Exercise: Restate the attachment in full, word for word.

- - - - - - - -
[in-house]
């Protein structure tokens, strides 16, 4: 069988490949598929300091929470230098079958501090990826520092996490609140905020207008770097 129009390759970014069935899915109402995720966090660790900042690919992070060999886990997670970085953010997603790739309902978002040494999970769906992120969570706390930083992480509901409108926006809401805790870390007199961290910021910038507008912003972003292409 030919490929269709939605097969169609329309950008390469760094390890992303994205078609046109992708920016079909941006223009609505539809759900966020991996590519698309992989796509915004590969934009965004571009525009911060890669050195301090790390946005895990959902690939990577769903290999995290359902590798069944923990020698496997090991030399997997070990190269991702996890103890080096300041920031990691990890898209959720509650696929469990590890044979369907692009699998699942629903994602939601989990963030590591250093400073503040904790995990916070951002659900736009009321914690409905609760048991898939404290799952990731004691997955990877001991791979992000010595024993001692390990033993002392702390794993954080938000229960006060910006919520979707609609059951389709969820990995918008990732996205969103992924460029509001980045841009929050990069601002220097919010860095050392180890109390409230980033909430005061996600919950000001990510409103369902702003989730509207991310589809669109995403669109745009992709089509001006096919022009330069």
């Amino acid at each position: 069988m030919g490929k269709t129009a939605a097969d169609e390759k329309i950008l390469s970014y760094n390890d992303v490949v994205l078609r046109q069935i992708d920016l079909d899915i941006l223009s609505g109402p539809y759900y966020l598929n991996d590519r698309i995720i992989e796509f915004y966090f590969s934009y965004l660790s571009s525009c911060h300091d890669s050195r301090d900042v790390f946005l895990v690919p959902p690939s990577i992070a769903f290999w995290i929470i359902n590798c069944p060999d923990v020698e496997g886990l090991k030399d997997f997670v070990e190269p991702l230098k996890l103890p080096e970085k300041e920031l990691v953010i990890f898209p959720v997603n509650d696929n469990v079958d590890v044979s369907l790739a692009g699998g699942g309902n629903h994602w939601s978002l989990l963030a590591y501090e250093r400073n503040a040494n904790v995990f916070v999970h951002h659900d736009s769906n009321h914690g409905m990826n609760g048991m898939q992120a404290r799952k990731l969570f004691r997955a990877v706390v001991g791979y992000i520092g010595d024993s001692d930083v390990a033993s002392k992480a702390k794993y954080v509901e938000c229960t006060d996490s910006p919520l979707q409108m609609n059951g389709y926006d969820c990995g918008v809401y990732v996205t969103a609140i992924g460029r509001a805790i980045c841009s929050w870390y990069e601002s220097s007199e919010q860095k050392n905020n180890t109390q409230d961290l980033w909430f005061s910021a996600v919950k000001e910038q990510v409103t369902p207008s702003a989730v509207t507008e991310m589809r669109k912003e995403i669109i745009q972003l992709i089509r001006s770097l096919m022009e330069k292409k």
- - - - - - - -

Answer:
[in-house]
């Protein structure tokens, strides 16, 4: 069988490949598929300091929470230098079958501090990826520092996490609140905020207008770097 129009390759970014069935899915109402995720966090660790900042690919992070060999886990997670970085953010997603790739309902978002040494999970769906992120969570706390930083992480509901409108926006809401805790870390007199961290910021910038507008912003972003292409 030919490929269709939605097969169609329309950008390469760094390890992303994205078609046109992708920016079909941006223009609505539809759900966020991996590519698309992989796509915004590969934009965004571009525009911060890669050195301090790390946005895990959902690939990577769903290999995290359902590798069944923990020698496997090991030399997997070990190269991702996890103890080096300041920031990691990890898209959720509650696929469990590890044979369907692009699998699942629903994602939601989990963030590591250093400073503040904790995990916070951002659900736009009321914690409905609760048991898939404290799952990731004691997955990877001991791979992000010595024993001692390990033993002392702390794993954080938000229960006060910006919520979707609609059951389709969820990995918008990732996205969103992924460029509001980045841009929050990069601002220097919010860095050392180890109390409230980033909430005061996600919950000001990510409103369902702003989730509207991310589809669109995403669109745009992709089509001006096919022009330069």
């Amino acid at each position: 069988m030919g490929k269709t129009a939605a097969d169609e390759k329309i950008l390469s970014y760094n390890d992303v490949v994205l078609r046109q069935i992708d920016l079909d899915i941006l223009s609505g109402p539809y759900y966020l598929n991996d590519r698309i995720i992989e796509f915004y966090f590969s934009y965004l660790s571009s525009c911060h300091d890669s050195r301090d900042v790390f946005l895990v690919p959902p690939s990577i992070a769903f290999w995290i929470i359902n590798c069944p060999d923990v020698e496997g886990l090991k030399d997997f997670v070990e190269p991702l230098k996890l103890p080096e970085k300041e920031l990691v953010i990890f898209p959720v997603n509650d696929n469990v079958d590890v044979s369907l790739a692009g699998g699942g309902n629903h994602w939601s978002l989990l963030a590591y501090e250093r400073n503040a040494n904790v995990f916070v999970h951002h659900d736009s769906n009321h914690g409905m990826n609760g048991m898939q992120a404290r799952k990731l969570f004691r997955a990877v706390v001991g791979y992000i520092g010595d024993s001692d930083v390990a033993s002392k992480a702390k794993y954080v509901e938000c229960t006060d996490s910006p919520l979707q409108m609609n059951g389709y926006d969820c990995g918008v809401y990732v996205t969103a609140i992924g460029r509001a805790i980045c841009s929050w870390y990069e601002s220097s007199e919010q860095k050392n905020n180890t109390q409230d961290l980033w909430f005061s910021a996600v919950k000001e910038q990510v409103t369902p207008s702003a989730v509207t507008e991310m589809r669109k912003e995403i669109i745009q972003l992709i089509r001006s770097l096919m022009e330069k292409k």